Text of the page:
BY NANCY FLYNN
I am often appalled by the words used to describe homeless people in Fresno. I read these words on social media. I hear them in conversations.
Bums, vagrants, scum and campers, they are called.
Dangerous, dirty, criminals.
They’re lazy and good for nothing. They’re trespassers. They relieve themselves on sidewalks and bathe in fountains.
Well, guess what, Fresno?
We’ll be a much better city if we change the tone of the conversation — among ourselves and city leaders.
Right now, public vitriol and outrage are so extreme that Councilman Steve Brandau felt compelled to react to pressure from constituents and the business community by crafting the “Unhealthy and Hazardous Camping Act” that went into effect Sept. 29.
People who are caught sleeping on public or private property must choose between finding “help” or going to jail. Refusal of help could result in a $1,000 fine and a six-month stay in jail.
“Tough Love” Isn’t the Answer
The belief is that wielding the “tough love” hammer from the toolbox will result in solving homelessness. A similar ordinance in Houston, Texas, banning camping in public places has been met by a temporary restraining order from a federal judge.
Ninety percent of Fresno’s collective past and present flawed thinking and action regarding homelessness has brought us to this point. The time has come to reboot and reset our perceptions of the homeless.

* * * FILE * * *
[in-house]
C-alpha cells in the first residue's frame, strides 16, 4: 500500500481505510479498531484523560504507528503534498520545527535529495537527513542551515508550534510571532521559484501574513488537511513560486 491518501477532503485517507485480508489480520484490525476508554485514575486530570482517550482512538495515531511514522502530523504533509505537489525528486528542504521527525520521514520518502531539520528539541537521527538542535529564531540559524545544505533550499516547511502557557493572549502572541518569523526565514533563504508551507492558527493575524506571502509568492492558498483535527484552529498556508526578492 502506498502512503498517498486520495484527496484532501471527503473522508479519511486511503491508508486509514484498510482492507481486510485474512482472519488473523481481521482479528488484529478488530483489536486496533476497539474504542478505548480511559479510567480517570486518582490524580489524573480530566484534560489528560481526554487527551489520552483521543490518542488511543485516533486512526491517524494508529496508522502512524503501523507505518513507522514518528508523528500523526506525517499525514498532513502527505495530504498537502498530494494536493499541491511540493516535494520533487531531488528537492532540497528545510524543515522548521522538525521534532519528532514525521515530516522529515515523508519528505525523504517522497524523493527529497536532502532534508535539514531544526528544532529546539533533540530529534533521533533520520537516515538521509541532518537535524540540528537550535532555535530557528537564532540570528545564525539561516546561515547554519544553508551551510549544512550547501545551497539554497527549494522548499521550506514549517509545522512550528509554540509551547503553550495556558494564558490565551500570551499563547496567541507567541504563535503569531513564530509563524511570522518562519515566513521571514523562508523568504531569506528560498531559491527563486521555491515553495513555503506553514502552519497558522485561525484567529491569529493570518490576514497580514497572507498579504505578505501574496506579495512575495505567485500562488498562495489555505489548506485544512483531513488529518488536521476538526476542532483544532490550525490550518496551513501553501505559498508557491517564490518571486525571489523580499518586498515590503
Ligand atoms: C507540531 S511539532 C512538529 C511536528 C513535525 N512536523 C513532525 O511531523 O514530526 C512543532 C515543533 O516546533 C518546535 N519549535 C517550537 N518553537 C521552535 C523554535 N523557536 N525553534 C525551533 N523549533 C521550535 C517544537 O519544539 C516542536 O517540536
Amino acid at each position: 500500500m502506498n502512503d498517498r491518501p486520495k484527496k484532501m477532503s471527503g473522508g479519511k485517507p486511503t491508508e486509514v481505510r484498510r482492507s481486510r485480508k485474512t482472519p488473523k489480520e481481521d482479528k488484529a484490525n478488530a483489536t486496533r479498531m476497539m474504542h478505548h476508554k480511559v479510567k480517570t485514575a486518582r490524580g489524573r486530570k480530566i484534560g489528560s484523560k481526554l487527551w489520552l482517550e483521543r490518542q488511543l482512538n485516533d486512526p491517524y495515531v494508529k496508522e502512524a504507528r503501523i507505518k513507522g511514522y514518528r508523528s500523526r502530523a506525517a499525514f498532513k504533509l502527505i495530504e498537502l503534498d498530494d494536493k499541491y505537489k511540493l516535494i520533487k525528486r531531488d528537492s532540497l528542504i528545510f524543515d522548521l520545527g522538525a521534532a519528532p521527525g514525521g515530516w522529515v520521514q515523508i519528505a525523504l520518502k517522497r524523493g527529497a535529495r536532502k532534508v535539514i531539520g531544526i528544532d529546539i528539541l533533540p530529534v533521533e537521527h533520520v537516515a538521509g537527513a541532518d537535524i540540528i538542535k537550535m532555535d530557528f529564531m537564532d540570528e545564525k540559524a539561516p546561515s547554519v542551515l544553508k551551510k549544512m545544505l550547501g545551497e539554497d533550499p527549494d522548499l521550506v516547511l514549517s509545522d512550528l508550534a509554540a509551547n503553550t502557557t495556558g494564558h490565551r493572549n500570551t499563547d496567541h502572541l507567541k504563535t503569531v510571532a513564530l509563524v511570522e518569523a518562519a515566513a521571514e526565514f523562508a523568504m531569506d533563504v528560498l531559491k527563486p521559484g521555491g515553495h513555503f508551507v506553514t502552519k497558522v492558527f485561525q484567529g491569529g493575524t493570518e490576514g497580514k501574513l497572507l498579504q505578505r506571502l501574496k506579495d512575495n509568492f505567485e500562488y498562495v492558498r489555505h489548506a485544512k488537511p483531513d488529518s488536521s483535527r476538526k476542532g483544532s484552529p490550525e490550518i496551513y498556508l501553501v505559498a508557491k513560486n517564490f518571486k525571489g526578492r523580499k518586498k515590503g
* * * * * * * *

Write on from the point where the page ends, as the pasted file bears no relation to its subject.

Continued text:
A multitude of people (now homeless) in Florida and Texas are suffering the catastrophic effects of multiple hurricanes and are rebooting their entire existence. How can perceptions of Fresno’s homeless who have experienced the “hurricanes” of loss of family, addiction or mental illness be shifted?
We begin by giving the gift of dignity. Be in conversation with a homeless person. Ask what their name is and tell them yours. Ask them about family members (remember, though, that the primary cause of chronic homelessness is the catastrophic and profound loss of family, according to Alan Graham, founder of Community First! Village in Austin, Texas).
Listen with an open heart and mind, and imagine you are speaking to someone who has lost everything they own and love in a hurricane or an earthquake. Remember, addiction, mental and physical illness are hurricanes of the same magnitude as those that washed away the hopes and dreams and possessions of people in Texas and Florida.
No homeless in your neighborhood? The next time you stop at a light and there’s a homeless person standing two feet from your car, look at them and smile instead of averting your eyes. Before the light changes, roll the window down and ask them what their name is.
Dignity. Easy. Kind. Feels good.
We’re All One Catastrophe From Homelessness
How relevant would an “Unhealthy and Hazardous Camping Act” be in Texas, Florida, Puerto Rico or Mexico — where homelessness in a blink of an eye has occurred?
Remember that we live in California, where the reality of an 8.0 magnitude earthquake is now 50 years past due. Indeed, earthquakes and hurricanes strip away material possessions, leaving us only with dignity.
Shifting and reframing perceptions of homelessness instead of dealing out tough love will result in dignity, hope, and progress in ending chronic homelessness.
Nancy Flynn of Fresno is a grandmother, feng shui consultant, educator and homeless advocate.